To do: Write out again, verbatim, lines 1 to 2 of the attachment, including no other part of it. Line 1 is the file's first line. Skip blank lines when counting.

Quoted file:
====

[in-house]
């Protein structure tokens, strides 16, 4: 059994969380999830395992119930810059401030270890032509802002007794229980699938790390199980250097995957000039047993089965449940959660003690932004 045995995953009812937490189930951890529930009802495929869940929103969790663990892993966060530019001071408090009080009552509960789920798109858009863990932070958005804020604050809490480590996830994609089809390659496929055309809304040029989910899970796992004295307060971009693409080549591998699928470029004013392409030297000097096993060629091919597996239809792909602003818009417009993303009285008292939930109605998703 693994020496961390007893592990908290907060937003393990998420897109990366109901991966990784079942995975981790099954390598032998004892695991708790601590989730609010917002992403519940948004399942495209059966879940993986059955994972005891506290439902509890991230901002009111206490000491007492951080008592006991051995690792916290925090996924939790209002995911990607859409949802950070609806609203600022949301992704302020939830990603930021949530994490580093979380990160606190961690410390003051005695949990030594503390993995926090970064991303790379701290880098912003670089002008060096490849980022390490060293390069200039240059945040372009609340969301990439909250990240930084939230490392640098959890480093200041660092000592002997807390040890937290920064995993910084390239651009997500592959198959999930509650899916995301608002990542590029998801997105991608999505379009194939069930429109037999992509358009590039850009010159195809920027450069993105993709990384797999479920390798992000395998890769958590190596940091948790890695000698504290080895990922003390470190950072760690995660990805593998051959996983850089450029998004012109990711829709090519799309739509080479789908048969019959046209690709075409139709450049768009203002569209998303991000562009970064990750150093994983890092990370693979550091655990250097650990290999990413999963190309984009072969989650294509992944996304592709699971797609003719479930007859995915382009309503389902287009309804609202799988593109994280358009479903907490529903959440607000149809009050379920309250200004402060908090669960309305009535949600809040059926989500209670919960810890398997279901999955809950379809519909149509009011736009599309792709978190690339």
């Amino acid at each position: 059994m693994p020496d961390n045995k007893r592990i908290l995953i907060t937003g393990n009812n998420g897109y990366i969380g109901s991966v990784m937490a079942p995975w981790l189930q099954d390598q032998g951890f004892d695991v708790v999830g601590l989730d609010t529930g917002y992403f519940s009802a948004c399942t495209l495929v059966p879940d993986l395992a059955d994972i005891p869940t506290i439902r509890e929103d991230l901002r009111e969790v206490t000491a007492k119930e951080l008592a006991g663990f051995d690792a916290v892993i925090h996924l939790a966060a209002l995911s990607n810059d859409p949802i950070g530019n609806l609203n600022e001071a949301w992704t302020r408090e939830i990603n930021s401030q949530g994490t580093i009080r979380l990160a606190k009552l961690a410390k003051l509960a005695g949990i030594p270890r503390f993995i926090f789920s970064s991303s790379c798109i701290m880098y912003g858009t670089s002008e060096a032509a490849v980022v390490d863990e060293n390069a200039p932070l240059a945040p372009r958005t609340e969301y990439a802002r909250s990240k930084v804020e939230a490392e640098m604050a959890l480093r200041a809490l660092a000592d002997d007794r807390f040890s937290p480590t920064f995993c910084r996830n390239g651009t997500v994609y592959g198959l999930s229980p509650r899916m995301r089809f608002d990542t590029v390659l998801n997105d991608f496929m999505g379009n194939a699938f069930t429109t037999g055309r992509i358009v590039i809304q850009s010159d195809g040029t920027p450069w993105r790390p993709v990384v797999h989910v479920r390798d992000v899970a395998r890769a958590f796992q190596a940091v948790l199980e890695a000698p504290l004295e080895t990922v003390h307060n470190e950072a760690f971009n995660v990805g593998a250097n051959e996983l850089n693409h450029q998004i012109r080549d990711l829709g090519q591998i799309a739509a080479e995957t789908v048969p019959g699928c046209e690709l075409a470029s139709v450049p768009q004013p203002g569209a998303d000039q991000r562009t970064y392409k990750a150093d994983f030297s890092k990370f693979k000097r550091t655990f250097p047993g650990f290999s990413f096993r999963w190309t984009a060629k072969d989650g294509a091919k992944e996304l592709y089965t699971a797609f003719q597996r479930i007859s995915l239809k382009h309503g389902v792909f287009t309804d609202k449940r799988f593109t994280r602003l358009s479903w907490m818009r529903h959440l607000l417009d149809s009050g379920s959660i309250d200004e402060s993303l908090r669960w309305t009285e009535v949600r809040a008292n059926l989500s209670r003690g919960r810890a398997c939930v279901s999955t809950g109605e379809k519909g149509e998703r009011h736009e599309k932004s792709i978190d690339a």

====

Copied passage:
[in-house]
């Protein structure tokens, strides 16, 4: 059994969380999830395992119930810059401030270890032509802002007794229980699938790390199980250097995957000039047993089965449940959660003690932004 045995995953009812937490189930951890529930009802495929869940929103969790663990892993966060530019001071408090009080009552509960789920798109858009863990932070958005804020604050809490480590996830994609089809390659496929055309809304040029989910899970796992004295307060971009693409080549591998699928470029004013392409030297000097096993060629091919597996239809792909602003818009417009993303009285008292939930109605998703 693994020496961390007893592990908290907060937003393990998420897109990366109901991966990784079942995975981790099954390598032998004892695991708790601590989730609010917002992403519940948004399942495209059966879940993986059955994972005891506290439902509890991230901002009111206490000491007492951080008592006991051995690792916290925090996924939790209002995911990607859409949802950070609806609203600022949301992704302020939830990603930021949530994490580093979380990160606190961690410390003051005695949990030594503390993995926090970064991303790379701290880098912003670089002008060096490849980022390490060293390069200039240059945040372009609340969301990439909250990240930084939230490392640098959890480093200041660092000592002997807390040890937290920064995993910084390239651009997500592959198959999930509650899916995301608002990542590029998801997105991608999505379009194939069930429109037999992509358009590039850009010159195809920027450069993105993709990384797999479920390798992000395998890769958590190596940091948790890695000698504290080895990922003390470190950072760690995660990805593998051959996983850089450029998004012109990711829709090519799309739509080479789908048969019959046209690709075409139709450049768009203002569209998303991000562009970064990750150093994983890092990370693979550091655990250097650990290999990413999963190309984009072969989650294509992944996304592709699971797609003719479930007859995915382009309503389902287009309804609202799988593109994280358009479903907490529903959440607000149809009050379920309250200004402060908090669960309305009535949600809040059926989500209670919960810890398997279901999955809950379809519909149509009011736009599309792709978190690339």